Sun, Aug 12, 2007 - Page 22 News List

Discovery Channel bike team to disband

NY TIMES NEWS SERVICE , NEW YORK

Spain's Alberto Contador of the Discovery Channel team celebrates his victory in the Tour de France on July 29. Tailwind Sports, the owner and operator of the team, announced on Friday that it will cease operations at the end of this season.

PHOTO: AFP

The cycling team that included Lance Armstrong as well as this year's Tour de France winner Alberto Contador said on Friday that it will disband after failing to replace the Discovery Channel as its sponsor.

The announcement came at roughly the same that that Contador held a news conference in Spain to deny the doping allegations plagued him even before his victory last month.

In normal circumstances, a Tour de France win should have assured the continuation of the Discovery Channel squad. The team is owned by Tailwind Sports, a company based in Austin, Texas, that is partly owned by Armstrong.

But this has been far from a normal year for cycling or the Tour, which had three riders test positive, a race leader ejected for lying to doping officials and an out of competition positive announced for another rider.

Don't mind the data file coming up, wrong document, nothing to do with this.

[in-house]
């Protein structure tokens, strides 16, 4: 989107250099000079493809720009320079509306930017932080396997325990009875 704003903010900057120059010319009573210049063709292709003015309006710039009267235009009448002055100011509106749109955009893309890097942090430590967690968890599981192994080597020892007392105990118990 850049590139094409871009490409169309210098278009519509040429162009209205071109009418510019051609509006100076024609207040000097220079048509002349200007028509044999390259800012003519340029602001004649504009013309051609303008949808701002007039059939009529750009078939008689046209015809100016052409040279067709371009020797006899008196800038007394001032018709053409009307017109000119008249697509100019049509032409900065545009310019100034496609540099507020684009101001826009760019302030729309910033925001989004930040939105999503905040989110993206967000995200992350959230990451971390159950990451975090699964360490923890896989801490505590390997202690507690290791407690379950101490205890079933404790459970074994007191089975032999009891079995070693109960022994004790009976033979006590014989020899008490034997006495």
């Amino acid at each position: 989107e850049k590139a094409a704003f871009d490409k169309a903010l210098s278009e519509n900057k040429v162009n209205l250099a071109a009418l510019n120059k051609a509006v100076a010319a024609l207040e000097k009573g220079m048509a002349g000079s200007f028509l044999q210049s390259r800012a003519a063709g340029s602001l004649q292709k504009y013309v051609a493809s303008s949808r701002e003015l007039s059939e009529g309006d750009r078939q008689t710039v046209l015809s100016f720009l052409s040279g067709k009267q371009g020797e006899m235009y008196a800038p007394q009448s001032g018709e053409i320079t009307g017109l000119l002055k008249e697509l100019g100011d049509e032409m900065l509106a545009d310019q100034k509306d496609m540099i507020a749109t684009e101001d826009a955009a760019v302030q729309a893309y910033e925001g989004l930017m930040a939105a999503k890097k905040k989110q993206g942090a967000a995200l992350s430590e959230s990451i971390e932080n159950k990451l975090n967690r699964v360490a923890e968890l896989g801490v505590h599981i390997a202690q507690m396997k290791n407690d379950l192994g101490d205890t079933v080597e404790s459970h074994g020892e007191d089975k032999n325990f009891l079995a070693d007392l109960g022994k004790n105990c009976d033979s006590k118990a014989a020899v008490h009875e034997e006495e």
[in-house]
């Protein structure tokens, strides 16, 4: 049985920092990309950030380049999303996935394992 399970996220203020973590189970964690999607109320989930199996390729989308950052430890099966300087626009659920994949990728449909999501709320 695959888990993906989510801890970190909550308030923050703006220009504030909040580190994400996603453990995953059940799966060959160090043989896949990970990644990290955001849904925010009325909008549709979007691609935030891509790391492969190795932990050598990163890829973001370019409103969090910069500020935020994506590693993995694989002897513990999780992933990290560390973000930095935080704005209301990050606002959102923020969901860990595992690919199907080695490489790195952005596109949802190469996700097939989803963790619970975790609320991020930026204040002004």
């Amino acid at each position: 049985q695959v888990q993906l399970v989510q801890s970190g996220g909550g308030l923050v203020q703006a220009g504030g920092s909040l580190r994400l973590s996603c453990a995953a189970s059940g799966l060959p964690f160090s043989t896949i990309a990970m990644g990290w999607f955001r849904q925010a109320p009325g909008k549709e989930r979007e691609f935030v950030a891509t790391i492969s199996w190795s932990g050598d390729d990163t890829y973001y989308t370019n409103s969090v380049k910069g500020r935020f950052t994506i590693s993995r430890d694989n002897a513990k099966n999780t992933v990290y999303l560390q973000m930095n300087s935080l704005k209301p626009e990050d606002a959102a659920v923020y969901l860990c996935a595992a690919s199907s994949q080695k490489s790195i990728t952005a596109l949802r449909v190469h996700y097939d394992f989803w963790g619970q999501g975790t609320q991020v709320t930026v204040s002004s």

With Contador, Discovery had a winner clouded by suspicion. But he was not the only controversial rider on the team. Discovery hired Ivan Basso to be its leader last December, only to fire him in the spring after he became the target of an Italian investigation.

"This is arguably the most successful sports franchise in the history of sport," Bill Stapleton, Tailwind's general manager, said in a statement. "This was a difficult decision, not made any easier by our recent Tour de France success. We were in talks with a number of companies about the opportunity and were confident a new sponsor was imminent. We have chosen, however, to end those discussions."

Armstrong, who won the Tour seven times for the team, said in the statement that Tailwind will continue to operate, but shift its attention to other sports.

"Clearly things need to improve on many levels, with a more unified front, before you would see us venture back into cycling," he said.

Tailwind and its predecessor companies have been involved in cycling teams since 1989. In 1996, the team expanded after obtaining the US Postal Service as its sponsor. But it was Armstrong's comeback from cancer to win the 1999 Tour for the team that made its reputation as a major squad.

While the team's focus was on the Tour and Armstrong, its riders also scored victories in other major events including the national tours of Italy and Spain.

Discovery, which acquired the cable channel as its sponsor in 2004, is not the first major US cycling team to vanish. The team that first employed Armstrong and was the first US squad at the Tour, 7-Eleven, abandoned the sport in 1996.

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